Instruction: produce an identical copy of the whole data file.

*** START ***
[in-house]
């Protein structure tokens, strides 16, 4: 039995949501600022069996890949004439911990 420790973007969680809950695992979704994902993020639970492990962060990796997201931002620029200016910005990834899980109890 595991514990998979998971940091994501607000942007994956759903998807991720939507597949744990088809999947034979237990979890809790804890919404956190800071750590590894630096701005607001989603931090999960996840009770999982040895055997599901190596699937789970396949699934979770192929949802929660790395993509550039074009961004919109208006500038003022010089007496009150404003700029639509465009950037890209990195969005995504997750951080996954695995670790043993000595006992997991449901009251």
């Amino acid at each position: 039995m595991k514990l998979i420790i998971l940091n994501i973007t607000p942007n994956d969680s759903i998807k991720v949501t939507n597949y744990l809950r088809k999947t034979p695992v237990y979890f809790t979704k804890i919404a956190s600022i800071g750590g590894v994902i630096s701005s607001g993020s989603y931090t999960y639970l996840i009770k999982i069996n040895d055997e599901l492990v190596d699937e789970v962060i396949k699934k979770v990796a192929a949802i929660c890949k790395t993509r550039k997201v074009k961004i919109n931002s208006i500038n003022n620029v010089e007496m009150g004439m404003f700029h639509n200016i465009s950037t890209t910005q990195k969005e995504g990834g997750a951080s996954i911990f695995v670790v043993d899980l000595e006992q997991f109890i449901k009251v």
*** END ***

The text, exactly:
[in-house]
């Protein structure tokens, strides 16, 4: 039995949501600022069996890949004439911990 420790973007969680809950695992979704994902993020639970492990962060990796997201931002620029200016910005990834899980109890 595991514990998979998971940091994501607000942007994956759903998807991720939507597949744990088809999947034979237990979890809790804890919404956190800071750590590894630096701005607001989603931090999960996840009770999982040895055997599901190596699937789970396949699934979770192929949802929660790395993509550039074009961004919109208006500038003022010089007496009150404003700029639509465009950037890209990195969005995504997750951080996954695995670790043993000595006992997991449901009251």
């Amino acid at each position: 039995m595991k514990l998979i420790i998971l940091n994501i973007t607000p942007n994956d969680s759903i998807k991720v949501t939507n597949y744990l809950r088809k999947t034979p695992v237990y979890f809790t979704k804890i919404a956190s600022i800071g750590g590894v994902i630096s701005s607001g993020s989603y931090t999960y639970l996840i009770k999982i069996n040895d055997e599901l492990v190596d699937e789970v962060i396949k699934k979770v990796a192929a949802i929660c890949k790395t993509r550039k997201v074009k961004i919109n931002s208006i500038n003022n620029v010089e007496m009150g004439m404003f700029h639509n200016i465009s950037t890209t910005q990195k969005e995504g990834g997750a951080s996954i911990f695995v670790v043993d899980l000595e006992q997991f109890i449901k009251v």